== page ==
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Modelling knowlesi malaria transmission in humans: vector preference and host competence

Abstract:

Background: Plasmodium knowlesi, a malaria species that normally infects long-tailed macaques, was recently found to be prevalent in humans in Southeast Asia. While human host competency has been demonstrated experimentally, the extent to which the parasite can be transmitted from human back to mosquito vector in nature is unclear.

Methods: Using a mathematical model, the influence of human host competency on disease transmission is assessed. Adapting a standard model for ve...

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Publication status:
Published
Peer review status:
Peer reviewed
Version:
Publisher's version

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Publisher copy:
10.1186/1475-2875-9-329

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Institution:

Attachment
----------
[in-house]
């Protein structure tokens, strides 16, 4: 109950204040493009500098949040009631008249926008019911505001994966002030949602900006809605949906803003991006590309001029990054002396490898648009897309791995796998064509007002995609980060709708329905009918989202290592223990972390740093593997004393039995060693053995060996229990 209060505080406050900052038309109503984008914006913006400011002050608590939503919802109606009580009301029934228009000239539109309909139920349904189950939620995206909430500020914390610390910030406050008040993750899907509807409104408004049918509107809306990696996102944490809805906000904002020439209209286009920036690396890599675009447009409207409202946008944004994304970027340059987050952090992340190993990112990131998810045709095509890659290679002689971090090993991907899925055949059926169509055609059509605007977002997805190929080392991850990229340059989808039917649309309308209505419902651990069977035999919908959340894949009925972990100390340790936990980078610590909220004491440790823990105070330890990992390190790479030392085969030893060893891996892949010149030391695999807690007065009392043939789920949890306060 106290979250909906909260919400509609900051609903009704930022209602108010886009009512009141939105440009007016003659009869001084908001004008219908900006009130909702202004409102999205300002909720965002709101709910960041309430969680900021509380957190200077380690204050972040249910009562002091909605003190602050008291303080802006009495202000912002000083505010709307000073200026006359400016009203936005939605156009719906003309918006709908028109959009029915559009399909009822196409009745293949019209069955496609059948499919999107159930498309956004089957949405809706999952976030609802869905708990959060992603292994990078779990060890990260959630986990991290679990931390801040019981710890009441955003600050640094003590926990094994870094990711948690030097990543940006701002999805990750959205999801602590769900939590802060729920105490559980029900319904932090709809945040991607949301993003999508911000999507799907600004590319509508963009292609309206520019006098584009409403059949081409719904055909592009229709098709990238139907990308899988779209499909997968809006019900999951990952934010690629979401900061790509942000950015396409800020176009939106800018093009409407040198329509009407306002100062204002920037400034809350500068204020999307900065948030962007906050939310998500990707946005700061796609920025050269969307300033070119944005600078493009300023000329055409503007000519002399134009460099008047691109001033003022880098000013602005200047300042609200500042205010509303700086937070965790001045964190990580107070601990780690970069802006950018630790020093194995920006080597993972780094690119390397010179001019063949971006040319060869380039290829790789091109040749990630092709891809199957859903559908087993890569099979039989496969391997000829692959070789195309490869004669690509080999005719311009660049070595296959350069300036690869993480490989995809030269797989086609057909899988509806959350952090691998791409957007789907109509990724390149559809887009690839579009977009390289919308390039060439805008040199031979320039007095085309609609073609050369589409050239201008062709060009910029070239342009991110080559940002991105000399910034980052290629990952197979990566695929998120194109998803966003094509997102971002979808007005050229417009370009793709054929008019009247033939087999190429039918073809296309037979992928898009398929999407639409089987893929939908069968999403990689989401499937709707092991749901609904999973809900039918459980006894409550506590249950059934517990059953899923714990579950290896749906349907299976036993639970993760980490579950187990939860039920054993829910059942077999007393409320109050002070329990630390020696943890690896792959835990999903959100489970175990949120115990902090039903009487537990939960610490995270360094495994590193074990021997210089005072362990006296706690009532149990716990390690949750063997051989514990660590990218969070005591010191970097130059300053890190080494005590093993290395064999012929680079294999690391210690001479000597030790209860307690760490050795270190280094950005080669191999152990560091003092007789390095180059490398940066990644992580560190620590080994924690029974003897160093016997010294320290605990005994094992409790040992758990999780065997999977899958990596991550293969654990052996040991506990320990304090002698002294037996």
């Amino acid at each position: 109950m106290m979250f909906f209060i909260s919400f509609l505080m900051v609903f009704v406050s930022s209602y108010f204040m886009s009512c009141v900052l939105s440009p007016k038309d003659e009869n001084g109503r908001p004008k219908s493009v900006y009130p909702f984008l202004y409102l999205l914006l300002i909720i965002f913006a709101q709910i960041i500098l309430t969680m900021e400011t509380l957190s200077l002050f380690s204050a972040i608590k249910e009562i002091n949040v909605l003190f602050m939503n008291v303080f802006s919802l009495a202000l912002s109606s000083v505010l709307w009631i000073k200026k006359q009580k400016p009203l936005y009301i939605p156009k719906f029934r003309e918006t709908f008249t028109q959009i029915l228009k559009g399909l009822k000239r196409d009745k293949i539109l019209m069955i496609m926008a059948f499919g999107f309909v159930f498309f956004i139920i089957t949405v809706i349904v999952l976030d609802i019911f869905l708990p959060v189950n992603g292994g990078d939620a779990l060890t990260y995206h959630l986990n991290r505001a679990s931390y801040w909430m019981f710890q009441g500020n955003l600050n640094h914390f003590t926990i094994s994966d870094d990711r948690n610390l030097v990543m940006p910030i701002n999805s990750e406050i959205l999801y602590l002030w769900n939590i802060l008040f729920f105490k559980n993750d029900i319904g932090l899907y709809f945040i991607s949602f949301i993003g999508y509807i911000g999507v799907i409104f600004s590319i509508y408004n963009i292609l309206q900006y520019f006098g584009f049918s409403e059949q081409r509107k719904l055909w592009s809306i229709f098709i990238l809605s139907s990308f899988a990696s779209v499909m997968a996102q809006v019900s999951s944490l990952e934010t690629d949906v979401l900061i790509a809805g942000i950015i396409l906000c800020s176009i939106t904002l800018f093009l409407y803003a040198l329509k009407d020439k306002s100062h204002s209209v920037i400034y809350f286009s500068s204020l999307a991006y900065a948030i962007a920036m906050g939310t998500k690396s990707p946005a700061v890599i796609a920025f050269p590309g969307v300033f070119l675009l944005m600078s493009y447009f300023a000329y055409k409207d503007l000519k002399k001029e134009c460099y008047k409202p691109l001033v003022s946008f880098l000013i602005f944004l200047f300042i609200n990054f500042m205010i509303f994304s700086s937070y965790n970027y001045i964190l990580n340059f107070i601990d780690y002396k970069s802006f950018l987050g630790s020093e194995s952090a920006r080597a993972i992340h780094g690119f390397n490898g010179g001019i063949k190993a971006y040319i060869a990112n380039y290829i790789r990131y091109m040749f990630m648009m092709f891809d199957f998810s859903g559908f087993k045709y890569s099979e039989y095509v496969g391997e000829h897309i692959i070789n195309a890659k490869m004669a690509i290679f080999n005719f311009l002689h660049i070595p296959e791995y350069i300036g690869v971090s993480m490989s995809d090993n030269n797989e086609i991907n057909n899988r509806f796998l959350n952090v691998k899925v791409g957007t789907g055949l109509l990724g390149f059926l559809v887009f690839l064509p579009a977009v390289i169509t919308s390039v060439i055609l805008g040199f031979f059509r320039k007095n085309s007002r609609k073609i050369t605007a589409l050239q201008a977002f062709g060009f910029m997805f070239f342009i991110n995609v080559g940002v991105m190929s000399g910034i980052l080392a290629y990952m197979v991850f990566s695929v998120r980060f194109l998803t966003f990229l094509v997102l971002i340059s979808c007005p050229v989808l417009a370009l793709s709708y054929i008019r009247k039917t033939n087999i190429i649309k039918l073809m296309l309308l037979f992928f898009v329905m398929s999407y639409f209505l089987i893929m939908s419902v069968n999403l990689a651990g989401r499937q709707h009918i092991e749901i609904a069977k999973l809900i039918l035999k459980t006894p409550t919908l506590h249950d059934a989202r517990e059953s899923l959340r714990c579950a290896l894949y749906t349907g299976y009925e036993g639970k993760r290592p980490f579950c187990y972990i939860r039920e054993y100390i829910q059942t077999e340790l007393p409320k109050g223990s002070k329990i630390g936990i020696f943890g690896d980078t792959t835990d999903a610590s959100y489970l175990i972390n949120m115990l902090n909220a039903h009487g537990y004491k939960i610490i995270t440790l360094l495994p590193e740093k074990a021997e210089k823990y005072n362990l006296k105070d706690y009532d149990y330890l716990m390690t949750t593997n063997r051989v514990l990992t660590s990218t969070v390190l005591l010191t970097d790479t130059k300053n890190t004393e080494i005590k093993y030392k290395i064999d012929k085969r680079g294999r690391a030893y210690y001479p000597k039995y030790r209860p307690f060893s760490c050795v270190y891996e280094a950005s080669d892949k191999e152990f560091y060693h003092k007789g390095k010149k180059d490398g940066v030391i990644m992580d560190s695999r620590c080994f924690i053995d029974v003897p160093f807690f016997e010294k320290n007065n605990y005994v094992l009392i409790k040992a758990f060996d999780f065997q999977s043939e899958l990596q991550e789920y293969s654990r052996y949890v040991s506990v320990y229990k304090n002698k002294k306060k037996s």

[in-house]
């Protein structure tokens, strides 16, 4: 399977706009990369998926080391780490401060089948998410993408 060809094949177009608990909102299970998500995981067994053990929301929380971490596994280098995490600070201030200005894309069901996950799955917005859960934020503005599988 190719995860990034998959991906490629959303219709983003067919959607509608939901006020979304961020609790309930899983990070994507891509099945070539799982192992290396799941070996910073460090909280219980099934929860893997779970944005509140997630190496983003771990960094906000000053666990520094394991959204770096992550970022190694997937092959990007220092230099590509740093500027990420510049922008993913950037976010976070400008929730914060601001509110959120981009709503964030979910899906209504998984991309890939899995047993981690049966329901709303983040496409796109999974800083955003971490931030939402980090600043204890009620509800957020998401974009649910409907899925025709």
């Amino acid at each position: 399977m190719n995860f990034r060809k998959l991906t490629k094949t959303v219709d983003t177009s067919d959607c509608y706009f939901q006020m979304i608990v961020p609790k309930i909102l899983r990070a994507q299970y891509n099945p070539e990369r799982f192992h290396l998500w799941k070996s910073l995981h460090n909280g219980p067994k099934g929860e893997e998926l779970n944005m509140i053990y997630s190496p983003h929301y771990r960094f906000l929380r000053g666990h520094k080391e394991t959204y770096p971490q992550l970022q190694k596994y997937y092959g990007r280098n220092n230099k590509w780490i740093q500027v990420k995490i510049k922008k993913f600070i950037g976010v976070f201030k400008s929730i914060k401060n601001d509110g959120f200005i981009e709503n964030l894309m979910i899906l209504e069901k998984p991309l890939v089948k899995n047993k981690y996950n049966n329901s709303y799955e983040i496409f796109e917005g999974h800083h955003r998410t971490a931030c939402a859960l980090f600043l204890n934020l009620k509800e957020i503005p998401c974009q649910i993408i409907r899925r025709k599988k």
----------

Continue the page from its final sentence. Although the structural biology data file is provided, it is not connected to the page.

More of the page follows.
"University of California, Irvine, CA, USA", "University of Queensland, Brisbane, Australia"
Department:
School of Biological Sciences,St. Lucia Campus
Role:
Author
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Institution:
University of Oxford
Research group:
Mathematical Ecology Research Group
Oxford college:
St Peter's College
Department:
Mathematical,Physical & Life Sciences Division - Zoology
Role:
Author
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Institution:
University of California, Irvine, CA, USA
Department:
Program in Public Health,College of Health Sciences
Role:
Author
More from this funder
Funding agency for:
Michael B. Bonsall
Publisher:
BioMed Central Ltd. Publisher's website
Journal:
Malaria Journal Journal website
Volume:
9
Pages:
Article: 329
Publication date:
2010-11-05
DOI:
ISSN:
1475-2875
URN:
uuid:5f35eb7c-63d8-44c5-b64c-46dd68ee3fa1
Local pid:
ora:5803

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